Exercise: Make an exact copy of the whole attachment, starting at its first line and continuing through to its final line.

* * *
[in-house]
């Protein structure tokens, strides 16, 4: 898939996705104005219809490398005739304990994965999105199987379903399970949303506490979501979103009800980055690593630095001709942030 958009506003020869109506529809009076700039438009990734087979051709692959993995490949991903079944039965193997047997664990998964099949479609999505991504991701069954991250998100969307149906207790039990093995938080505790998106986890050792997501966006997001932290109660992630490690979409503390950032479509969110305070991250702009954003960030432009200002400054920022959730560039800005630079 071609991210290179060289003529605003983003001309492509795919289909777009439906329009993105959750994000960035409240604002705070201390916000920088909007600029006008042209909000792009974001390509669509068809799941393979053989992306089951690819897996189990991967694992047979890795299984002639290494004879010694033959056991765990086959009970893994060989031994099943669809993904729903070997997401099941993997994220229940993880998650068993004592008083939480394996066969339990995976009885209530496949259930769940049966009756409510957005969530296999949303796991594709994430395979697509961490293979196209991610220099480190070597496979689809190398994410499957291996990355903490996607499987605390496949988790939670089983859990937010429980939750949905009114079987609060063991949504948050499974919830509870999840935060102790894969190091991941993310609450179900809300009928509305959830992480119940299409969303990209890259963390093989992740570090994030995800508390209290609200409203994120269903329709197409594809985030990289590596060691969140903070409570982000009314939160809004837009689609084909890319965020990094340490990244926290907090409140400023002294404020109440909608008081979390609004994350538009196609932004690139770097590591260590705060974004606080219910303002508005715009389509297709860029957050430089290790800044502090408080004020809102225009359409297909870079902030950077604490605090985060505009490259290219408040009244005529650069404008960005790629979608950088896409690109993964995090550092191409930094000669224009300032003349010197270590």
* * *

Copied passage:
[in-house]
């Protein structure tokens, strides 16, 4: 898939996705104005219809490398005739304990994965999105199987379903399970949303506490979501979103009800980055690593630095001709942030 958009506003020869109506529809009076700039438009990734087979051709692959993995490949991903079944039965193997047997664990998964099949479609999505991504991701069954991250998100969307149906207790039990093995938080505790998106986890050792997501966006997001932290109660992630490690979409503390950032479509969110305070991250702009954003960030432009200002400054920022959730560039800005630079 071609991210290179060289003529605003983003001309492509795919289909777009439906329009993105959750994000960035409240604002705070201390916000920088909007600029006008042209909000792009974001390509669509068809799941393979053989992306089951690819897996189990991967694992047979890795299984002639290494004879010694033959056991765990086959009970893994060989031994099943669809993904729903070997997401099941993997994220229940993880998650068993004592008083939480394996066969339990995976009885209530496949259930769940049966009756409510957005969530296999949303796991594709994430395979697509961490293979196209991610220099480190070597496979689809190398994410499957291996990355903490996607499987605390496949988790939670089983859990937010429980939750949905009114079987609060063991949504948050499974919830509870999840935060102790894969190091991941993310609450179900809300009928509305959830992480119940299409969303990209890259963390093989992740570090994030995800508390209290609200409203994120269903329709197409594809985030990289590596060691969140903070409570982000009314939160809004837009689609084909890319965020990094340490990244926290907090409140400023002294404020109440909608008081979390609004994350538009196609932004690139770097590591260590705060974004606080219910303002508005715009389509297709860029957050430089290790800044502090408080004020809102225009359409297909870079902030950077604490605090985060505009490259290219408040009244005529650069404008960005790629979608950088896409690109993964995090550092191409930094000669224009300032003349010197270590």